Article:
118. Martin, G., 1981, Isolation of a pluripotent cell line from early mouse embryos cultured in medium conditioned by teratocarcinoma stem cells, Proc. Natl. Acad. Sci. USA 78:7634– 7638.Google Scholar
  119. Martin, G., and Evans, M., 1975, The differentiation of clonal lines of teratocarcinoma cells: Formation of embryoid bodies in vitro, Proc. Natl. Acad. Sci. USA 72: 1441–1445.PubMedCrossRefGoogle Scholar
  120. Maylie-Pfenniger, M-F., 1979, The effect of tunicamycin on the development of mouse preimplantation embryos, J. Cell Biol. 83: 216a.Google Scholar
  121. McLachlin, J., Caveney, S., and Kidder, G., 1983, Control of gap junction formation in early mouse embryos, Dev. Biol. 98: 155–164.PubMedCrossRefGoogle Scholar
  122. McGrath, J., and Solter, D., 1983, Nuclear transplantation in mouse embryos, J. Exp. Zool. 228: 355–362.PubMedCrossRefGoogle Scholar
  123. Meinecke-Tillman, S., and Meinecke, B., 1984, Experimental chimaeras—Removal of reproductive barriers between sheep and goat, Nature (Lond.) 307: 637–638.CrossRefGoogle Scholar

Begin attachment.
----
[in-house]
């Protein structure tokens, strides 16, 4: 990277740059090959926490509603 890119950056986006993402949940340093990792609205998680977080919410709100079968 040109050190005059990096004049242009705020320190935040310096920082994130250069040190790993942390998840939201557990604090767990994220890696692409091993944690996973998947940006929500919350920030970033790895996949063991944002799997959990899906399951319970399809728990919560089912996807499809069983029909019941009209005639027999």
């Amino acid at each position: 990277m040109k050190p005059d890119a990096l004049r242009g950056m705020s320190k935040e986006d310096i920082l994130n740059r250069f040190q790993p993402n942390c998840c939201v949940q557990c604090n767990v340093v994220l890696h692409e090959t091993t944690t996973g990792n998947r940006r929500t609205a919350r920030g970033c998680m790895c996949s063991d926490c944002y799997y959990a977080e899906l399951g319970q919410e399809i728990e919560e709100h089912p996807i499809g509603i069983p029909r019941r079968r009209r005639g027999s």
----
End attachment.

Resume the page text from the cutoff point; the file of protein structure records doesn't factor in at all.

124. Menge, A. C., and Black, C. B., 1979, Effects of antisera on human sperm penetration of zona-free hamster ova, Fertil. Steril. 32: 214–218.PubMedGoogle Scholar
  125. Meziou, W., Chardon, P., Flechon, J., Kalil, J., and Vaiman, M., 1983, Expression of B-2-micro- globulin on preimplantation pig embryos, J. Reprod. Immunol. 5: 73–80.PubMedCrossRefGoogle Scholar
  126. Mintz, B., 1962, Experimental study of the developing mammalian egg: Removal of the zona pellucida, Science 138: 594–595.PubMedCrossRefGoogle Scholar
  127. Mintz, B., and Illmensee, K., 1975, Normal genetically mosaic mice produced from malignant teratocarcinoma cells, Proc. Natl. Acad. Sci. USA 72: 3585–3589.PubMedCrossRefGoogle Scholar
  128. Moon, R., Nicosia, R., Olsen, C., Hille, M., and Jeffery, W., 1983, The cytoskeletal framework of sea urchin eggs and embryos: Developmental changes in the association of messenger RNA, Dev. Biol. 95: 447–458.PubMedCrossRefGoogle Scholar
  129. Morris, J. E., Potter, S. W., and Buckley, P. M., 1982, Mouse embryos and uterine epithelia show adhesive interactions in culture, J. Exp. Zool. 222 (2): 195–198.PubMedCrossRefGoogle Scholar
  130. Morris, J. E., Potter, S. W., Rynd, L. S., and Buckley, P. M., 1983, Adhesion of mouse blastocysts to uterine epithelium in culture: A requirement for mutual surface interactions, J. Exp. Zoo J. 225 (3): 467–479.CrossRefGoogle Scholar